It was 1676 when Sister Maria Crocifissa della Concezione of Palma di Montechiaro, Sicily went away from herself and allegedly held a conversation with the Devil. After Sister Maria had returned to her senses, the nun found that she had scribbled letters in a language no one could read—and that no one has been able to figure out how to read ever since. The sisters believed that Satan had taken hold of Maria in an attempt to turn her away from God, but who could say for sure?
Enter the LUDUM Science Museum, also found in Sicily. This year, they subjected the surviving, centuries-old letter to modern analysis and intelligence-grade code-breaking software, and they think they know what it is the Devil had so say.
The group, led by Daniele Abete, primed the code-breaking software—which they found on the dark web—with ancient Greek, Arabic, Latin, and the Runic alphabet. They found that the “Devil’s Letter” contained a mishmash of old—but readable—languages.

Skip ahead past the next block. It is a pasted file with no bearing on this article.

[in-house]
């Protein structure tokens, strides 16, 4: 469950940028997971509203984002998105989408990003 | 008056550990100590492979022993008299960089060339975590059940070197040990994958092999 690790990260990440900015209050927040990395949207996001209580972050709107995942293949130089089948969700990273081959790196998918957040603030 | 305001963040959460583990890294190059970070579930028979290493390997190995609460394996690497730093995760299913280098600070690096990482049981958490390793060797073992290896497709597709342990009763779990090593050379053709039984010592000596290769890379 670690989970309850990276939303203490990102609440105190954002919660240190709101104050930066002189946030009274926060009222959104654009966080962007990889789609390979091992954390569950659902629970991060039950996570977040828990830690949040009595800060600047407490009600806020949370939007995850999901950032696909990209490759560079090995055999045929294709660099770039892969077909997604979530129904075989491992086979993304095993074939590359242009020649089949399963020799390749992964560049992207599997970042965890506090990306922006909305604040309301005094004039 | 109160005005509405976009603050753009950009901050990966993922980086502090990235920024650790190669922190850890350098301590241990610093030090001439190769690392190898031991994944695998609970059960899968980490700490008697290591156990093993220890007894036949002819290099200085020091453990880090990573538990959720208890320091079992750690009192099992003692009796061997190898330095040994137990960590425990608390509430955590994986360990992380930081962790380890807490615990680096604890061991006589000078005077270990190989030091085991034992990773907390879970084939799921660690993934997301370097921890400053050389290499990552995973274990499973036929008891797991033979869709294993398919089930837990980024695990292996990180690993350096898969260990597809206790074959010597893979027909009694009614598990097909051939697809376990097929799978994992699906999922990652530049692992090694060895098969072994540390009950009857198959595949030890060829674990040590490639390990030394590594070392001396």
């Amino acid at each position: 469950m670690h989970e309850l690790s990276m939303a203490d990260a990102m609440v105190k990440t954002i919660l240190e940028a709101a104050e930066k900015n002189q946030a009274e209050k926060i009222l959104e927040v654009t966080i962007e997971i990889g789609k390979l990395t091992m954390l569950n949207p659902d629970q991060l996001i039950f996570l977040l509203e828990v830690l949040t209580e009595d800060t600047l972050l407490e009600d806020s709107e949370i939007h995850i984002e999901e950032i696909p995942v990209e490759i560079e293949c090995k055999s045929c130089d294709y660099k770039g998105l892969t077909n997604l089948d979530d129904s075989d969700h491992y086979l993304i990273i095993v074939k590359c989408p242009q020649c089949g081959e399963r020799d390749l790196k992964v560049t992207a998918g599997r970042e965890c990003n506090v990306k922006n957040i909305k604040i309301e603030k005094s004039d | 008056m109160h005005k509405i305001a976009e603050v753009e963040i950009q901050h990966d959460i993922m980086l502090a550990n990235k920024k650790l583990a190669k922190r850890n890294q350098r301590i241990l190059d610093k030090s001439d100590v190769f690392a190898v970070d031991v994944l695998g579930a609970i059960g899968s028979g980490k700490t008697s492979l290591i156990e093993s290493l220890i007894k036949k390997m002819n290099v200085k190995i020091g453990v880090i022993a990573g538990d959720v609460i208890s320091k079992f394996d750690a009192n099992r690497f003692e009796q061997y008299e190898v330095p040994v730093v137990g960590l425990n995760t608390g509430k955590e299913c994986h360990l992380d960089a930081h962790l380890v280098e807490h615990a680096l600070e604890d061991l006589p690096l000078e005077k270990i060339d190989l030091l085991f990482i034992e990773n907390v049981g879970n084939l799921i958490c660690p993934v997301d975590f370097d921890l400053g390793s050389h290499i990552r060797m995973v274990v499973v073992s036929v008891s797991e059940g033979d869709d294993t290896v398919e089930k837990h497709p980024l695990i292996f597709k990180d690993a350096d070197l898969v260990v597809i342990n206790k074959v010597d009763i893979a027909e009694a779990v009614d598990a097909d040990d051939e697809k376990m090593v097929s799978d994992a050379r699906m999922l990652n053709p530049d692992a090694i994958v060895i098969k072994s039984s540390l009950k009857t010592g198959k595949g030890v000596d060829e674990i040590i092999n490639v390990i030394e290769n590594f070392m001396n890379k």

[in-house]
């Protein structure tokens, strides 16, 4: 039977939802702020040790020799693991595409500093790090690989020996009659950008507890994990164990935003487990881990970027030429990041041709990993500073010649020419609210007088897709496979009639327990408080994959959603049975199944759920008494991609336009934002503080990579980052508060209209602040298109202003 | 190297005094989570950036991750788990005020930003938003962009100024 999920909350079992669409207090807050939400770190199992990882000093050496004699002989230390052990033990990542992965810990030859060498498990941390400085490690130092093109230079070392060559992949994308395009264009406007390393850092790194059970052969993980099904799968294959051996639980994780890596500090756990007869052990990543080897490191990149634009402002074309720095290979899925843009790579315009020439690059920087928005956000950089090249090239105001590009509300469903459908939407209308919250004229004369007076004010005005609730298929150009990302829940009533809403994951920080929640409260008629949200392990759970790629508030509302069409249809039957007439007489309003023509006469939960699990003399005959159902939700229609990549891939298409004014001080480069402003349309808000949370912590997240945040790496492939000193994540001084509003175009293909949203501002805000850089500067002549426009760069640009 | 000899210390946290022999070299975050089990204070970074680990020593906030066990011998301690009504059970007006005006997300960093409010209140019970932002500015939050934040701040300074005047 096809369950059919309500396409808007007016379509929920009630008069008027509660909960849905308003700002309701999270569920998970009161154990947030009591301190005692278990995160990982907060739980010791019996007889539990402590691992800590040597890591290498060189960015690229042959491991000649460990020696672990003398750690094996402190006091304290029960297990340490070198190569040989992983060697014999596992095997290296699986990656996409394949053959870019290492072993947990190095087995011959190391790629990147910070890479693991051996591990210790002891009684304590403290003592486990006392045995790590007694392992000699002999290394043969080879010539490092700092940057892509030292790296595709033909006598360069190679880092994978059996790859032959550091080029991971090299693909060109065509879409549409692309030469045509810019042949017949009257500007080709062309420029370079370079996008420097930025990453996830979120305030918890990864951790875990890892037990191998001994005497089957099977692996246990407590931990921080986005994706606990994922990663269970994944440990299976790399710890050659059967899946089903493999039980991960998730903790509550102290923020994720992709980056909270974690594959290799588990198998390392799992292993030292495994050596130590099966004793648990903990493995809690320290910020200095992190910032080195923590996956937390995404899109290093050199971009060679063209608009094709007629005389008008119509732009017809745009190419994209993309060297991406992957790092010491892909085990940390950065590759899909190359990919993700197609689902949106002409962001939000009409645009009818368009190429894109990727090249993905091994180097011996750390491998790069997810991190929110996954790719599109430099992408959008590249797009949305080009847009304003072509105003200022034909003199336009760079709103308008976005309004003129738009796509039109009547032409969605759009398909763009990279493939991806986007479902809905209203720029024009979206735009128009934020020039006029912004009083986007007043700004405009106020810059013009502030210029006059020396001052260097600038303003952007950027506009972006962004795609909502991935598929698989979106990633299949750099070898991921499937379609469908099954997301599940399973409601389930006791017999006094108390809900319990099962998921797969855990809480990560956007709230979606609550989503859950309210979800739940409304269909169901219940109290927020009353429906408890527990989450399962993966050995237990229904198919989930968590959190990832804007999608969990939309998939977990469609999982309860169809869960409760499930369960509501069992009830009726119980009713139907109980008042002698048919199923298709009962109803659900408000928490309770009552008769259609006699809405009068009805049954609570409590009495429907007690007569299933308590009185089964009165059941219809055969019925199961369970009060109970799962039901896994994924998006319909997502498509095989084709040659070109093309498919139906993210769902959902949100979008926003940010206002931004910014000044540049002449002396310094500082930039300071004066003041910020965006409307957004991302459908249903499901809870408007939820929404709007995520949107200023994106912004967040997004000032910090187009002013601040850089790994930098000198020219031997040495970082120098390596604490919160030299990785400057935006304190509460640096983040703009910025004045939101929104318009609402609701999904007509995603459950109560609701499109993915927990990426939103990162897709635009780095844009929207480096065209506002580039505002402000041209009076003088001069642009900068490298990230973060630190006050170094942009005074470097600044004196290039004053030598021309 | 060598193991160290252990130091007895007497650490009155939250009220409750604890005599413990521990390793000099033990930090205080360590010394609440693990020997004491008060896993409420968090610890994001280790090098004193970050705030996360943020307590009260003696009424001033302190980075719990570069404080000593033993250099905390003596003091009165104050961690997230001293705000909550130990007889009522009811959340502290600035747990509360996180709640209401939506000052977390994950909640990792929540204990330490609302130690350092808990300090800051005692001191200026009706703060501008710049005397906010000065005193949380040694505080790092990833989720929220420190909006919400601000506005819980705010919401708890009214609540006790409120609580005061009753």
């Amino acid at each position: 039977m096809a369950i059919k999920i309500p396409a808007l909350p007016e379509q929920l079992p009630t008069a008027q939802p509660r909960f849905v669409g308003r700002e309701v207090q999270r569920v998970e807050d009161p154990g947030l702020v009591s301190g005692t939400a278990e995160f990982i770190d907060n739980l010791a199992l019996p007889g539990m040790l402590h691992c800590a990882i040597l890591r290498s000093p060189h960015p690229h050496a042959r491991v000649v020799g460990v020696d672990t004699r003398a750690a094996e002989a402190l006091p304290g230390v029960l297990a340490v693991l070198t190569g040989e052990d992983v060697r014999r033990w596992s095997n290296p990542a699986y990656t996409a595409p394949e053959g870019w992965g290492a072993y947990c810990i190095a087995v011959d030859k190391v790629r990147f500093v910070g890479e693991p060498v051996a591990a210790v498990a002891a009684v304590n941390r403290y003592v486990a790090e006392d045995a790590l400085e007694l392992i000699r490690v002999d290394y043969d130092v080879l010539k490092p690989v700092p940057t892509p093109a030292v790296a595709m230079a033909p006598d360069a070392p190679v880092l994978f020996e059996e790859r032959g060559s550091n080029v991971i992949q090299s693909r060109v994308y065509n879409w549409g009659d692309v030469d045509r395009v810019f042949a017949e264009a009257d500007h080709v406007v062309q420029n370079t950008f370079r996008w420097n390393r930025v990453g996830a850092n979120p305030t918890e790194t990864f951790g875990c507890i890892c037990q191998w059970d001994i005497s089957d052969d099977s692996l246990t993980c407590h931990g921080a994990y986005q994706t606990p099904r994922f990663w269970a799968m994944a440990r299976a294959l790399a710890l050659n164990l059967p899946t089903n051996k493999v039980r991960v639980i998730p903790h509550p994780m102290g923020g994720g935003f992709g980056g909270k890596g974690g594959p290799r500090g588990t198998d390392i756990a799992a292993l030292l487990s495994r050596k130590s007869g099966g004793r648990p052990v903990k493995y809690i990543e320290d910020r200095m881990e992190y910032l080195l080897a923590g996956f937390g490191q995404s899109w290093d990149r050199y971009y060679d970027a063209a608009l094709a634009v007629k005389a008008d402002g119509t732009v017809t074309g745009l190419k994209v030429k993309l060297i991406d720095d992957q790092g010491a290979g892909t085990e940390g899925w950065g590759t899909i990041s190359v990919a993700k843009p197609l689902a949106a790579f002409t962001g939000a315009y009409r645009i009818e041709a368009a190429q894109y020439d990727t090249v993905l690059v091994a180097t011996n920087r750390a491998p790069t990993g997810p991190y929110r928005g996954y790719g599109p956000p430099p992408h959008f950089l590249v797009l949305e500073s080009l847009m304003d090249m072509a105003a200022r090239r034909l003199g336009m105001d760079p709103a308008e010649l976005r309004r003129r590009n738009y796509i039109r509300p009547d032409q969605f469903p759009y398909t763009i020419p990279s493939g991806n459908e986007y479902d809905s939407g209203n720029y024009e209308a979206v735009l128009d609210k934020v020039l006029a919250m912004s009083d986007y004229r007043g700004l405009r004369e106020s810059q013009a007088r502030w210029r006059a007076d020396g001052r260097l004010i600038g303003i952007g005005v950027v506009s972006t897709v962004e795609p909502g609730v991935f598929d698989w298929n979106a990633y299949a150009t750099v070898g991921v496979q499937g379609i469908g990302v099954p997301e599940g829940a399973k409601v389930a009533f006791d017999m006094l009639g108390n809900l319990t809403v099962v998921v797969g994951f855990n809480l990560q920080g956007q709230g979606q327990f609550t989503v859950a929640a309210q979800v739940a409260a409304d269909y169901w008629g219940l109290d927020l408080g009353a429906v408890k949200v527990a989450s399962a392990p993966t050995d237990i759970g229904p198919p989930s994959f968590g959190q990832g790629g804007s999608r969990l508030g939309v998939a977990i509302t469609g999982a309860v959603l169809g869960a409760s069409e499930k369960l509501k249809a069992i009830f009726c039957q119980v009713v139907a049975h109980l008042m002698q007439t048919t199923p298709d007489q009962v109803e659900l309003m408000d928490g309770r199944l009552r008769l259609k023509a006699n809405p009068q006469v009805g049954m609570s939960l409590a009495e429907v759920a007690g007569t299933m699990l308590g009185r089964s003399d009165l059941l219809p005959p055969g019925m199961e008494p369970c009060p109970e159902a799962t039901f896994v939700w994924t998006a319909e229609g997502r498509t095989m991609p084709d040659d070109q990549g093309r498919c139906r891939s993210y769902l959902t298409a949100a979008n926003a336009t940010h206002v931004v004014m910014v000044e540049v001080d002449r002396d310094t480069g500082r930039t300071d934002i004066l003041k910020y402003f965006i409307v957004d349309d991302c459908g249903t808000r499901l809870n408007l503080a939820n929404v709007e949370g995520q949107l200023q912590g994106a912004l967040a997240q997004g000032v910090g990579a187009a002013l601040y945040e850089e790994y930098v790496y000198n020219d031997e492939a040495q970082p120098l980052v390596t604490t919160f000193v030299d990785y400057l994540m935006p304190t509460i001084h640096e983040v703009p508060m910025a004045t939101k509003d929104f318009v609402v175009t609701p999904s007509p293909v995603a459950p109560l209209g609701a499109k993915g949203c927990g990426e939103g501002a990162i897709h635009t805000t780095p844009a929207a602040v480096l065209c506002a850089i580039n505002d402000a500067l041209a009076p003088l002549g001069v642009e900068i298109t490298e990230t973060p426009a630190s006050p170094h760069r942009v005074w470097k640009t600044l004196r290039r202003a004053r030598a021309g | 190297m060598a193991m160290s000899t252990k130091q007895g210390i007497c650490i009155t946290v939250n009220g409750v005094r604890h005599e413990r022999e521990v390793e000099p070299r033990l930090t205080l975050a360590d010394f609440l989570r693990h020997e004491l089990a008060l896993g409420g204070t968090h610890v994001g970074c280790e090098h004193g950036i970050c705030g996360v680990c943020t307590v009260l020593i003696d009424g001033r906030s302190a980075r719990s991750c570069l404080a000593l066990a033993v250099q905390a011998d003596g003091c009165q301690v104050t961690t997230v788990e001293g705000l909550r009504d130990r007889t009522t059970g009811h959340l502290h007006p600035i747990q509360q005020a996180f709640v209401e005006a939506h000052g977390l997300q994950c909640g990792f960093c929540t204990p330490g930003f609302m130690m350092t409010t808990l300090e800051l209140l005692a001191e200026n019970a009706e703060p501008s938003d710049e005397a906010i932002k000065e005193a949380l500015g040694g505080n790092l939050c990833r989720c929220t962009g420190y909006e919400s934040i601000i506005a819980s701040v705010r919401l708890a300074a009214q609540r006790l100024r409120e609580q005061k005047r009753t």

What did it say, you ask?
Well, it turns out that the letter is pretty devilish. Though large portions were unintelligible, the letter describes God, Jesus, and the Holy Spirit as “deadweights” and claims that God was invented by man. Further, the writing sarcastically scoffs at the idea that God can save mortals, saying that this “system works for no one.”
Skeptical scientists point out that the nun would likely have had an excellent command of ancient languages and that she could have quite possibly been suffering from a condition such as schizophrenia. Which is to say, she very well may have been hearing voices, but they may not have been Satanic in nature.
We can’t say for sure, of course. History is intent on keeping at least some of its secrets – even from the murkiest corners of the dark web.